Horn, Pamela. The Rise and Fall of the Victorian Servant.

London: Macmillan, 1975.

This not-huge volume has become the basic work on the life of the servant class during the 19th century. (I believe it’s based on the author’s graduate thesis.) After a brief chapter on the origins of domestic service in Britain, and why it was so much different from the equivalent situation on the Continent,

she delves into the daily round of both male and female servants (whose functions were very different, and for largely economic reasons), the nature of social life (such as it was) below stairs, relations between master and servant, how training and discipline was handled, and how it all came to an end in the decade following 1914. She includes a number of statistical appendices and quotes frequently from the memories of those who lived the servant’s life. And the bibliography is very extensive indeed. An important work in modern social and domestic history.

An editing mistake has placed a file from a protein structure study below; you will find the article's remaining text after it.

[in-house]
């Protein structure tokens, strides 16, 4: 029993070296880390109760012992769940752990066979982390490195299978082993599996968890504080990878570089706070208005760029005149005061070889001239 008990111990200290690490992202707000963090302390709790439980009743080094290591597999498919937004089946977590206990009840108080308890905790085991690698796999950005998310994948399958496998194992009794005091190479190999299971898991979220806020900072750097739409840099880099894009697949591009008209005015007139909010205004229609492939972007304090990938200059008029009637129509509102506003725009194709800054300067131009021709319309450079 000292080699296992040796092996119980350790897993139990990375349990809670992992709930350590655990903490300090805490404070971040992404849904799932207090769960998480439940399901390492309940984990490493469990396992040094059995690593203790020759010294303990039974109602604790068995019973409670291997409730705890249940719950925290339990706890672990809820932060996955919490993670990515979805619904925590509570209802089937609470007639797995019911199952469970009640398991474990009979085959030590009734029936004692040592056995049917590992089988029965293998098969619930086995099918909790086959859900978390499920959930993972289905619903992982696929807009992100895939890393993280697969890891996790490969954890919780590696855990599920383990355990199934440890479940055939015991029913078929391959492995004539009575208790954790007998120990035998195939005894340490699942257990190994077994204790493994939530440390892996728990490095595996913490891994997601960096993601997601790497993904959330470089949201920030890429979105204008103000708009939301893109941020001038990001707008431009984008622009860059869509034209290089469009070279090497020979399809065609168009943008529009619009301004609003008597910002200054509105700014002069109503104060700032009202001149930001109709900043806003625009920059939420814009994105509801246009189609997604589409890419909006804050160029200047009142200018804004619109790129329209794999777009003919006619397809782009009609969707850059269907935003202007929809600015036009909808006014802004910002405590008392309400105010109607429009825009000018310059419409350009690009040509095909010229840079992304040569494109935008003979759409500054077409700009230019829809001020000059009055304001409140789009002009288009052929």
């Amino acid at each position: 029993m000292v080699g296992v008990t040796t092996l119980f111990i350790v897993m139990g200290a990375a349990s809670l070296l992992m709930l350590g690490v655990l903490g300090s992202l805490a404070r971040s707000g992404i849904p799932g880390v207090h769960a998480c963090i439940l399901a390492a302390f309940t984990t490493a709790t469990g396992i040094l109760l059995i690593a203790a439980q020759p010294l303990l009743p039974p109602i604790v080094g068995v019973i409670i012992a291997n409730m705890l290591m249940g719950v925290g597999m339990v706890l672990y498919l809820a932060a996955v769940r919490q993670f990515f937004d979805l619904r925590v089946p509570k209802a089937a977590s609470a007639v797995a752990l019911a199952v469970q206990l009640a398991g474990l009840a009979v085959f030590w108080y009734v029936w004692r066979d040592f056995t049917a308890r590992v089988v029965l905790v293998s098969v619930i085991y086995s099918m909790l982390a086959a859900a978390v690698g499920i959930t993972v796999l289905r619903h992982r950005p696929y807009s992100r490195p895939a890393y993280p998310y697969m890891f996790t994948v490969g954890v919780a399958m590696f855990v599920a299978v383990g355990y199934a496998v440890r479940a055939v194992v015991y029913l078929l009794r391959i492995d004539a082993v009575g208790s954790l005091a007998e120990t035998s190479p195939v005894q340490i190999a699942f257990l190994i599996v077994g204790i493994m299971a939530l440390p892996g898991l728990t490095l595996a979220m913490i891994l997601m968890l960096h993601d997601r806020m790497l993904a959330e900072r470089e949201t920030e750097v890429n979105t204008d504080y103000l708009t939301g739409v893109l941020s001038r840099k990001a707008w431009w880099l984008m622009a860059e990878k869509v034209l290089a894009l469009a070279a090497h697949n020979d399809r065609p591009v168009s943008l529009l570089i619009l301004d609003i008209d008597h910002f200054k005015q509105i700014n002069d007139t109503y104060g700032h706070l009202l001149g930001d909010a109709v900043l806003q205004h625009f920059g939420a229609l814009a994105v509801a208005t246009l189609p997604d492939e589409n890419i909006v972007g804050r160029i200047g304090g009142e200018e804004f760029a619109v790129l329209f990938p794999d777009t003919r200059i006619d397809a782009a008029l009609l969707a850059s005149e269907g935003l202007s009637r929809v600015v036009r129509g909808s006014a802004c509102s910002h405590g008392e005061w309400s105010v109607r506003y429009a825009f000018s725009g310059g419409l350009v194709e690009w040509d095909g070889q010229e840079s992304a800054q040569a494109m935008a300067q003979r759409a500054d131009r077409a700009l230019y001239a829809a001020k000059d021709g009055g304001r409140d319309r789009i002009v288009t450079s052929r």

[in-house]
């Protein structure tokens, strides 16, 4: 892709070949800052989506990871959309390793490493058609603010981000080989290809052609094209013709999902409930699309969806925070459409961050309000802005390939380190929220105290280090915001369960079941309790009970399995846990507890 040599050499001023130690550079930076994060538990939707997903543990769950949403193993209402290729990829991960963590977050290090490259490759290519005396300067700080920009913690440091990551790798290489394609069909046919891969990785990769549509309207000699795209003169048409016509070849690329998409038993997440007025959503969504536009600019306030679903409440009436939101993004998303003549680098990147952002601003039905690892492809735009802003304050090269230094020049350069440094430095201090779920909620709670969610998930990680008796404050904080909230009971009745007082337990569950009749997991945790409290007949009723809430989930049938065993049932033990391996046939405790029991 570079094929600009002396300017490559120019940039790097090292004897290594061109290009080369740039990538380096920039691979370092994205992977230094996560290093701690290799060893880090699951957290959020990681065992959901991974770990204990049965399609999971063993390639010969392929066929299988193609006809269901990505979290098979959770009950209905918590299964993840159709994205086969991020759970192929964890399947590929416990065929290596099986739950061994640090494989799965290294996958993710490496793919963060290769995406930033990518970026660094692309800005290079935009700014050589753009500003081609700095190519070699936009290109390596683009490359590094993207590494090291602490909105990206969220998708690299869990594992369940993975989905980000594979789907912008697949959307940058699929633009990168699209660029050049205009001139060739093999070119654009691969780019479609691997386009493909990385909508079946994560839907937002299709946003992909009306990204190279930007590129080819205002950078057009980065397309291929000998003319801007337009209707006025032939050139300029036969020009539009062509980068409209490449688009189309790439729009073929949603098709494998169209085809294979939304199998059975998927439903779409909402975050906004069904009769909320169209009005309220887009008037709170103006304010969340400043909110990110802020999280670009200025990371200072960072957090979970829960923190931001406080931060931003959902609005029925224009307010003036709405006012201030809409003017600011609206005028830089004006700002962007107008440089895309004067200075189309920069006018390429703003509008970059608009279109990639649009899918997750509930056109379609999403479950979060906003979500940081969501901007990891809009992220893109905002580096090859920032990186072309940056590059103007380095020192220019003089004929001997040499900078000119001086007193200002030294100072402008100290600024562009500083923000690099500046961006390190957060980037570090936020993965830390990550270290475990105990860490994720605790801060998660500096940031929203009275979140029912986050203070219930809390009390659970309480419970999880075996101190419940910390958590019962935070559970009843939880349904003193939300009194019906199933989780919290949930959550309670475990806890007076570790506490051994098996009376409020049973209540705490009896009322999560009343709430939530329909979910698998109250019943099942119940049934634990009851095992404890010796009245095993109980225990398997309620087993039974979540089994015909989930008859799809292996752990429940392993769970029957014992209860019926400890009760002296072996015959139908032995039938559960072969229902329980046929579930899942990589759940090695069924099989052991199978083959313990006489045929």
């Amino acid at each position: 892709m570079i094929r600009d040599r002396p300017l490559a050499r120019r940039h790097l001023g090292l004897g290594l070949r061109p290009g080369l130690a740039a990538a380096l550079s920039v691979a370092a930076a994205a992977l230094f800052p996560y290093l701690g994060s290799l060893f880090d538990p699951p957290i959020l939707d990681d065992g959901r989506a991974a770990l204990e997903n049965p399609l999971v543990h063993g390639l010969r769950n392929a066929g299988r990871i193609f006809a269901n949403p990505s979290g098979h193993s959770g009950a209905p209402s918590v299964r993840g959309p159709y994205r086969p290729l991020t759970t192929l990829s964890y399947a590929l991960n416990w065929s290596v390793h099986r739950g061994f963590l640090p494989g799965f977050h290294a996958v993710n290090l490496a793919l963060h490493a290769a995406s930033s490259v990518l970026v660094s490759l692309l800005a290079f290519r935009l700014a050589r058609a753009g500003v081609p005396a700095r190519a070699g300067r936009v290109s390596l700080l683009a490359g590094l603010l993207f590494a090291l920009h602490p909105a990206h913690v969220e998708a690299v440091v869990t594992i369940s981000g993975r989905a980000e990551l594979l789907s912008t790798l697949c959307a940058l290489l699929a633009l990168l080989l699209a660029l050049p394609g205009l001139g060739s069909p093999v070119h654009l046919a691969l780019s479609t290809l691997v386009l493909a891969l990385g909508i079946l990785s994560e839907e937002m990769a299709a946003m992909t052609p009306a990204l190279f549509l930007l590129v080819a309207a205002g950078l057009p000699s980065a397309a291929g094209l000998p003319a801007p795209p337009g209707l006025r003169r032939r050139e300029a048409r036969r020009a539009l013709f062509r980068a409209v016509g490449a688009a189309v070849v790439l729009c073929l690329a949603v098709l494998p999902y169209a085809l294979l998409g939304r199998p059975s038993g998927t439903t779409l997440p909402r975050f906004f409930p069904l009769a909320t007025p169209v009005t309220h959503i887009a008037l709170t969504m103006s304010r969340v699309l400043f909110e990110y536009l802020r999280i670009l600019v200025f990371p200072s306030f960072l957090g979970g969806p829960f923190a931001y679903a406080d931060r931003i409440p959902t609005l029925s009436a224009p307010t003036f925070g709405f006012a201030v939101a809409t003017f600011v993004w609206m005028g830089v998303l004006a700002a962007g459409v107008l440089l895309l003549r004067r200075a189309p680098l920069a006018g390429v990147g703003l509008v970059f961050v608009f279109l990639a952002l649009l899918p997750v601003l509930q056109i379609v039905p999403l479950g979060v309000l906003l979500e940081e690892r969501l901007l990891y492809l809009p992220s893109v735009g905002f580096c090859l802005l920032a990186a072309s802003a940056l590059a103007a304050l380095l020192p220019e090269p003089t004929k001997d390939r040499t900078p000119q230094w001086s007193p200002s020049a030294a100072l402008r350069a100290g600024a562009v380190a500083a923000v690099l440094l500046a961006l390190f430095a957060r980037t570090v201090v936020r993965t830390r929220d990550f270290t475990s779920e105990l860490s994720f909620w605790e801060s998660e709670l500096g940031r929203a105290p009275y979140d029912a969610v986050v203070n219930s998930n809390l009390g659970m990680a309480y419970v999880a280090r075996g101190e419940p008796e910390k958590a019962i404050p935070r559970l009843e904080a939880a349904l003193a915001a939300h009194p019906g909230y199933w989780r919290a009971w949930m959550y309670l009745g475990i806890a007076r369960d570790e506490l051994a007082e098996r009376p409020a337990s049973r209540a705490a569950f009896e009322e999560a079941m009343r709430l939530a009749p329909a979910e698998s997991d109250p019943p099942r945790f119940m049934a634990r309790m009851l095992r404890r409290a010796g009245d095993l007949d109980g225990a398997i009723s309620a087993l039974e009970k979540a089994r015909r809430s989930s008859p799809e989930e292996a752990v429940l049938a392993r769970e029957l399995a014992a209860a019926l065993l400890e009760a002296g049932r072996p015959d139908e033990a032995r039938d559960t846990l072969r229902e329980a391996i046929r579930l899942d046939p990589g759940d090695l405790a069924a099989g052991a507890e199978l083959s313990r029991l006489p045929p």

Published in: on 26 November 2011 at 6:39 am  Leave a Comment  
Tags: , ,

The URI to TrackBack this entry is: https://reviewsmith.wordpress.com/2011/11/26/horn-pamela-the-rise-and-fall-of-the-victorian-servant/trackback/

RSS feed for comments on this post.

Leave a Reply

Fill in your details below or click an icon to log in:

WordPress.com Logo

You are commenting using your WordPress.com account. Log Out /  Change )

Google+ photo

You are commenting using your Google+ account. Log Out /  Change )

Twitter picture

You are commenting using your Twitter account. Log Out /  Change )

Facebook photo

You are commenting using your Facebook account. Log Out /  Change )


Connecting to %s

%d bloggers like this: